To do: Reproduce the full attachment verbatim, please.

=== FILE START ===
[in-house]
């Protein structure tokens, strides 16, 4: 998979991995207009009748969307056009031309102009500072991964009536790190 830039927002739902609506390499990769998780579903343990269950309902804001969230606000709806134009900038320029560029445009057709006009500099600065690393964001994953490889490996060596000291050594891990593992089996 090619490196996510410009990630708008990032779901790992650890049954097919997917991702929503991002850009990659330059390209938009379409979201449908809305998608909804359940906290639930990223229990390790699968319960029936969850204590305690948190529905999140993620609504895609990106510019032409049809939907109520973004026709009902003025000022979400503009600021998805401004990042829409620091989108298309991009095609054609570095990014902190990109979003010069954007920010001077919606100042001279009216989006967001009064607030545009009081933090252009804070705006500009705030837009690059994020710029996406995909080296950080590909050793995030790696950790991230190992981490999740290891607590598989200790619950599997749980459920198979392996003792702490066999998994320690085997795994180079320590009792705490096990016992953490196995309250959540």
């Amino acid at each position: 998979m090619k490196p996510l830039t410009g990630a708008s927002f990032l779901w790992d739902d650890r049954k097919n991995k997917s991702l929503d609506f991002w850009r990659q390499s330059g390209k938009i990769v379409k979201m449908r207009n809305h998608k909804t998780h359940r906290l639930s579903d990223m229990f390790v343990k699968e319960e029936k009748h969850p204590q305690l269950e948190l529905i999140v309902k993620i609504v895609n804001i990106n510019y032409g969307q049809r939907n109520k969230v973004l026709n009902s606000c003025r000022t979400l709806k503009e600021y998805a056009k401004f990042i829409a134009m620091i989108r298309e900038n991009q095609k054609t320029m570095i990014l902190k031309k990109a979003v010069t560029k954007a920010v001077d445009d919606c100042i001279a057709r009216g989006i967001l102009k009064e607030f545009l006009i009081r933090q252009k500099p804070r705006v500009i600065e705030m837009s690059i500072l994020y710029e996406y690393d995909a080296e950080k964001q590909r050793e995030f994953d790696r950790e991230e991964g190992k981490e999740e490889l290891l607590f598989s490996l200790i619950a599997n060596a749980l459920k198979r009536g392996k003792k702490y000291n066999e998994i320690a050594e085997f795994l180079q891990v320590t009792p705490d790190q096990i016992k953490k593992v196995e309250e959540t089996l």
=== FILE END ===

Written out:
[in-house]
């Protein structure tokens, strides 16, 4: 998979991995207009009748969307056009031309102009500072991964009536790190 830039927002739902609506390499990769998780579903343990269950309902804001969230606000709806134009900038320029560029445009057709006009500099600065690393964001994953490889490996060596000291050594891990593992089996 090619490196996510410009990630708008990032779901790992650890049954097919997917991702929503991002850009990659330059390209938009379409979201449908809305998608909804359940906290639930990223229990390790699968319960029936969850204590305690948190529905999140993620609504895609990106510019032409049809939907109520973004026709009902003025000022979400503009600021998805401004990042829409620091989108298309991009095609054609570095990014902190990109979003010069954007920010001077919606100042001279009216989006967001009064607030545009009081933090252009804070705006500009705030837009690059994020710029996406995909080296950080590909050793995030790696950790991230190992981490999740290891607590598989200790619950599997749980459920198979392996003792702490066999998994320690085997795994180079320590009792705490096990016992953490196995309250959540």
């Amino acid at each position: 998979m090619k490196p996510l830039t410009g990630a708008s927002f990032l779901w790992d739902d650890r049954k097919n991995k997917s991702l929503d609506f991002w850009r990659q390499s330059g390209k938009i990769v379409k979201m449908r207009n809305h998608k909804t998780h359940r906290l639930s579903d990223m229990f390790v343990k699968e319960e029936k009748h969850p204590q305690l269950e948190l529905i999140v309902k993620i609504v895609n804001i990106n510019y032409g969307q049809r939907n109520k969230v973004l026709n009902s606000c003025r000022t979400l709806k503009e600021y998805a056009k401004f990042i829409a134009m620091i989108r298309e900038n991009q095609k054609t320029m570095i990014l902190k031309k990109a979003v010069t560029k954007a920010v001077d445009d919606c100042i001279a057709r009216g989006i967001l102009k009064e607030f545009l006009i009081r933090q252009k500099p804070r705006v500009i600065e705030m837009s690059i500072l994020y710029e996406y690393d995909a080296e950080k964001q590909r050793e995030f994953d790696r950790e991230e991964g190992k981490e999740e490889l290891l607590f598989s490996l200790i619950a599997n060596a749980l459920k198979r009536g392996k003792k702490y000291n066999e998994i320690a050594e085997f795994l180079q891990v320590t009792p705490d790190q096990i016992k953490k593992v196995e309250e959540t089996l």